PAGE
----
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Lecture 1

MUS200H1 Lecture 1: Ethnomusicology

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James Kippen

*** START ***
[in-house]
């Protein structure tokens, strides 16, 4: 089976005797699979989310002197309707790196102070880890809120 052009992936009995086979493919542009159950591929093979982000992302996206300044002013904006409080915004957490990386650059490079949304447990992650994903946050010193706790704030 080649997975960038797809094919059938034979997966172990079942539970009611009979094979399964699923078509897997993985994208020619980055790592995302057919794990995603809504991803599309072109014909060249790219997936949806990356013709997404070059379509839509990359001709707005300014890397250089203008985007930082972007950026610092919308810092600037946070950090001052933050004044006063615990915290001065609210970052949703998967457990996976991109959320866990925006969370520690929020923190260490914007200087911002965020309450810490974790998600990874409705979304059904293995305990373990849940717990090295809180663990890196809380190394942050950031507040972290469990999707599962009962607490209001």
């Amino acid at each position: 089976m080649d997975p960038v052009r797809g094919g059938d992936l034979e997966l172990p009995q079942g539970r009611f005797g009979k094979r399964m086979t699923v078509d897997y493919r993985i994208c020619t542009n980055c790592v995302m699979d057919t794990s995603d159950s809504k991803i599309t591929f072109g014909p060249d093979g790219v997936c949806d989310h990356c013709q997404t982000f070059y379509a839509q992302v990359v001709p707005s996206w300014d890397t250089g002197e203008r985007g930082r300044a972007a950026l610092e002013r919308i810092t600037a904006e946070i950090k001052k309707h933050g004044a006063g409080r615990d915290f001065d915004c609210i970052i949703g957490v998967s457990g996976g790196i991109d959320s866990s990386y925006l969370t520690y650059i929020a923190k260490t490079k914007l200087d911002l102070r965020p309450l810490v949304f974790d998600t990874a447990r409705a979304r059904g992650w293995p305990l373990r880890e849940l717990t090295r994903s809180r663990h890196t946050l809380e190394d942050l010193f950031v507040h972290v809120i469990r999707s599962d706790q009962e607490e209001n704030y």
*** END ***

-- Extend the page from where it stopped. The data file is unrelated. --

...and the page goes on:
MUS200 – Week 1 Ethnomusicology • Study of music in/as culture • Study music as a thing and as a process • What do ethnomusicologists do? o Fieldwork –research methodology ▪ cultural experience from insider perspective ▪ participant-observation, interviews, deep hanging-out ▪ traditionally a long-term research methodology • you go and learn about people you’re interested about for several years to do research ▪ become a part of the culture being studied o Ethnography ▪ a book, that not only describe your experiences among those people but why those experiences were meaningful in terms of practices o Avoid ethnocentricism—privileging your own cultural awareness and experience as correct when studying a musical practice that is different to yours ▪ having an open mind of what you’re looking at o Music is an important aspect of how we define our humanity. Thus, ethnomusicologists study music in all of its diversity ▪ looking at ourselves as musicians and looking at practices from western, modern society o Self-reflexive thinking ▪ What are the researcher’s biases? ▪ What does the researcher bring to the people they research? ▪ Research as an interactive process o Understand how the researcher impacts the research by bringing a unique perspective o Ethnomusicologists define the ‘field’ and parameters of their study, but the people they research need to accept them and help guide research ▪ Interlocutors, informants, teachers, friends, etc. ▪ somebody who is recognizing that they have to learn • Inaccurate Stereotypes o music is the universal language ▪ it’s limiting what you observe and engage ▪ never write this o study of world music ▪ a discipline that looks at a wide variety of musical practices o study of music of non-western cultures • Solutions o “get out of our cultural skins” ▪ find things that break up your assumptions of the world o understand different music of the world on their own terms ▪ cultural context, why it’s important o Everyone has different ideas about what music is. This understand is influenced by culture and taste o We want to understand what music does and why it is a meaningful process for people Sound and Music • Sound, Music, Noise, Silence o Purpose: Think about these terms, destabilize notions, be self-reflexive about your musicality o Defining music ▪ John Blacking –“humanly organized sound” [a professor, known as 4 fathers of ethnomusicology] • music needs to be flexible • Is something that is purposeful, put together in a specific order because it was meant to be used as entertainment, purpose o Music must be defined within a spectrum of sound, noise, and silence. The following examples will help to illustrate this spectrum o Listening Example #1 ▪ “Postal Workers canceling stamps at the University of Ghana post office” ▪ Recorded in 1975 by ethnomusicologist Jim Koetting • he was at the university of Ghana and recorded at the postal office • Koetting’s understanding of music makes this example musical for us as listeners, not exactly the case for the workers • Work Song—function ranges from coordinating complex tasks to making boring and repetitive work more interesting • Humanly organized sound • Whistled melody—hymn tune [Ghanaian composer] ▪ Postal workers make drumming sounds as they cancel stamps and 2 workers whistle the tune of a hymn ▪ w
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